See also Marcum v. Marcum, 377 S.W. 2d 62 (Ky. 1964).
Thus, we look first (and primarily) to federal law for answers to the questions posed by this appeal.
The regulations pertaining to federal savings bonds authorize three forms of registration — single owner, coownership, and beneficiary or payable on death. 31 C.F.R. § 315.7 (1968). The regulations also provide that the registration "must express the actual ownership of and interest in" the bonds, except as otherwise provided in Subpart E, 31 C.F.R. § 315.5 (1968).1
Subpart E of the regulations, 31 C.F.R. § 315.21, specifically provides as follows:
"Subpart E — Limitation on Judicial Proceedings — No Stoppage or Caveats Permitted
* * * * * *
"§ 315.21 Payment to judgment creditors.
"(a) Creditors. Payment (but not reissue) of a savings bond registered in single ownership, coownership, or beneficiary form will be made to the purchaser at a sale under a levy or to the officer authorized to levy upon the property of the registered owner or coowner under appropriate process to satisfy a money judgment. Payment will be made to such purchaser or officer only to the extent necessary to satisfy the judgment and will be limited to the redemption value current sixty days after the termination of judicial proceedings. Payment of a bond registered in coownership form pursuant to a judgment or levy against only one of the coowner will be limited to the extent of that coowner's interest in the bond; this interest may be established by an agreement between the coowners or by a judgment, decree, or order of court entered in a proceeding to which both coowners are parties.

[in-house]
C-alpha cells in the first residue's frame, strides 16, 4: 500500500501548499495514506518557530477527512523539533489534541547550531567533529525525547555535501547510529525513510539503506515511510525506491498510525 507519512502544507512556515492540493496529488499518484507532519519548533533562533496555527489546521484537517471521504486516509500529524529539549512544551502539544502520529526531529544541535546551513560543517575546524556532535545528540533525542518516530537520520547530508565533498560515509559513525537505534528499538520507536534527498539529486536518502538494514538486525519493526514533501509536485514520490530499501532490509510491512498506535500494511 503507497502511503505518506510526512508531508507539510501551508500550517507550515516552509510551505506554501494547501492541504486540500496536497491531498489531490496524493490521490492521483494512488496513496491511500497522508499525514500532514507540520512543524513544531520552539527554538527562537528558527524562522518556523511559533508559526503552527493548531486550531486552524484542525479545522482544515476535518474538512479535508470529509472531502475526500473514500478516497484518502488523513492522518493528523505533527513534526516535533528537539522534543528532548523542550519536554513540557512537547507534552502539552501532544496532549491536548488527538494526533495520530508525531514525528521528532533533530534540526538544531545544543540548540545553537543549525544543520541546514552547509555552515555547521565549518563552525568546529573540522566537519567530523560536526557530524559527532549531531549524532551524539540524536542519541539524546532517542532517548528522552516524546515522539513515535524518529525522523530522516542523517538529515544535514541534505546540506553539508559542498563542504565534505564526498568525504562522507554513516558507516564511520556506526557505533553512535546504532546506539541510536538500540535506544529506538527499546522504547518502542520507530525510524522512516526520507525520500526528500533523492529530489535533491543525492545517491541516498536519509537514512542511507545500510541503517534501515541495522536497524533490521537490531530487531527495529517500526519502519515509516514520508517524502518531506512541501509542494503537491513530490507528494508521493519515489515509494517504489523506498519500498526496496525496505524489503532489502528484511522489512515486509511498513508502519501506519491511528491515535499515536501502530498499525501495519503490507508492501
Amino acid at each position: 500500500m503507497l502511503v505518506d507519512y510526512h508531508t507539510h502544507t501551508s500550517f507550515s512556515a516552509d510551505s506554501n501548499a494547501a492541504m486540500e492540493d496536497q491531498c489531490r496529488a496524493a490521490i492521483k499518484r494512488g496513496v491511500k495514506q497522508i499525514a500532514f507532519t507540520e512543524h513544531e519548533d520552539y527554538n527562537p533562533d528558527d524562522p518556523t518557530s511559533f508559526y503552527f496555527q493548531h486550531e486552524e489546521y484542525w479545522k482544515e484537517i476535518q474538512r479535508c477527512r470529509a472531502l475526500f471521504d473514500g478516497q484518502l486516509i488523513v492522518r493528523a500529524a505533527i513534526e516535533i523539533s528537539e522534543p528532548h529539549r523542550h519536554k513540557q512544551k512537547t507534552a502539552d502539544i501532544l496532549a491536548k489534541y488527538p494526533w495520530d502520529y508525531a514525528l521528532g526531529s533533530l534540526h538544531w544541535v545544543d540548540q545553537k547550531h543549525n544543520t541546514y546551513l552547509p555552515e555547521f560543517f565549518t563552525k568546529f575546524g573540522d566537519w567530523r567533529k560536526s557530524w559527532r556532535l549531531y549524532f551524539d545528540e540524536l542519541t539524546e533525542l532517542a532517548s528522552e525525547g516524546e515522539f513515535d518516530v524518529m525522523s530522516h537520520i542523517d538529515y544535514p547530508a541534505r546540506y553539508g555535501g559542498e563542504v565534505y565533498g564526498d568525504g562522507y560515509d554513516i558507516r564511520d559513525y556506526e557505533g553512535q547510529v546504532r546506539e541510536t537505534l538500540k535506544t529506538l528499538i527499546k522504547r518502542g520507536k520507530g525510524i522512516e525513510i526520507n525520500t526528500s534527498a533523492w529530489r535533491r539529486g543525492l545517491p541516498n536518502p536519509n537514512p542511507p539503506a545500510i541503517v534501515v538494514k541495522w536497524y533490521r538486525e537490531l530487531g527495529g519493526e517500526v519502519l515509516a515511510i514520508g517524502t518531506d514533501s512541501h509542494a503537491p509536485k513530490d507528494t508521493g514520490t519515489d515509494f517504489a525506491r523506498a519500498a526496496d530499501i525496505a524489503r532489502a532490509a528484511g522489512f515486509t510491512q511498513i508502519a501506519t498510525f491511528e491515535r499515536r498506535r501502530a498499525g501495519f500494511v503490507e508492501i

"(b) Trustees in bankruptcy and receivers. Payment of a savings bond will be made to a trustee in bankruptcy, a receiver of an insolvent's estate, a receiver in equity, or a similar officer of the court, under the applicable provisions of paragraph (a) of this section, except that payment will be made at the redemption value current on the date of payment." 31 C.F.R. § 315.21 (1968) (emphasis added).
31 C.F.R. § 315.20 further provides:
"§ 315.20 General.
"(a) No judicial determination will be recognized which would give effect to an attempted voluntary transfer inter vivos of a bond or would defeat or impair the rights of survivorship conferred by these regulations upon a surviving coowner or beneficiary, and all other provisions of this subpart are subject to this restriction. Otherwise, a claim against an owner or coowner of a savings bond and conflicting claims as to ownership of, or interest in, such bond as between coowners or between the registered owner and beneficiary will be recognized, when established by valid judicial proceedings, upon presentation and surrender of the bond, but only as specifically provided in this subpart.